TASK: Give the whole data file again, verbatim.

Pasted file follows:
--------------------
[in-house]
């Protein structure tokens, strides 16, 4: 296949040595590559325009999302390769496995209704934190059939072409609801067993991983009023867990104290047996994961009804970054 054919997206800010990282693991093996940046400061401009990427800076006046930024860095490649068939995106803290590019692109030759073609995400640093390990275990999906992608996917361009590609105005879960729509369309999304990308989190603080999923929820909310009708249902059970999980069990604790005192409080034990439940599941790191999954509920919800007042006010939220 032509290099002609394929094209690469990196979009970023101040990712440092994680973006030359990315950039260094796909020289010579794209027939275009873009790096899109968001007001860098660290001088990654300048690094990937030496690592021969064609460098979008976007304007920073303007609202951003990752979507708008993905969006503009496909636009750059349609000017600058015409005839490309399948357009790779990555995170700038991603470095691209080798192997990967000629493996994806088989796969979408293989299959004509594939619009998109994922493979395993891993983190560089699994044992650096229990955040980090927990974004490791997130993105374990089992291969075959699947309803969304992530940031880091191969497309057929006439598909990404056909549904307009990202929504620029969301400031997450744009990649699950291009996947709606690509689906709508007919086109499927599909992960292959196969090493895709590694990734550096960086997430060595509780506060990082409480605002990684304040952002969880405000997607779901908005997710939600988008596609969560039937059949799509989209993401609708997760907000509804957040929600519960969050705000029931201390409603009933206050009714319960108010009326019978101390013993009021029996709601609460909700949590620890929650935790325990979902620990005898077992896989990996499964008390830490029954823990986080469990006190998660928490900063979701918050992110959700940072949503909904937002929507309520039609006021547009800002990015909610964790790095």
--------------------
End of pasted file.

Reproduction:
[in-house]
């Protein structure tokens, strides 16, 4: 296949040595590559325009999302390769496995209704934190059939072409609801067993991983009023867990104290047996994961009804970054 054919997206800010990282693991093996940046400061401009990427800076006046930024860095490649068939995106803290590019692109030759073609995400640093390990275990999906992608996917361009590609105005879960729509369309999304990308989190603080999923929820909310009708249902059970999980069990604790005192409080034990439940599941790191999954509920919800007042006010939220 032509290099002609394929094209690469990196979009970023101040990712440092994680973006030359990315950039260094796909020289010579794209027939275009873009790096899109968001007001860098660290001088990654300048690094990937030496690592021969064609460098979008976007304007920073303007609202951003990752979507708008993905969006503009496909636009750059349609000017600058015409005839490309399948357009790779990555995170700038991603470095691209080798192997990967000629493996994806088989796969979408293989299959004509594939619009998109994922493979395993891993983190560089699994044992650096229990955040980090927990974004490791997130993105374990089992291969075959699947309803969304992530940031880091191969497309057929006439598909990404056909549904307009990202929504620029969301400031997450744009990649699950291009996947709606690509689906709508007919086109499927599909992960292959196969090493895709590694990734550096960086997430060595509780506060990082409480605002990684304040952002969880405000997607779901908005997710939600988008596609969560039937059949799509989209993401609708997760907000509804957040929600519960969050705000029931201390409603009933206050009714319960108010009326019978101390013993009021029996709601609460909700949590620890929650935790325990979902620990005898077992896989990996499964008390830490029954823990986080469990006190998660928490900063979701918050992110959700940072949503909904937002929507309520039609006021547009800002990015909610964790790095």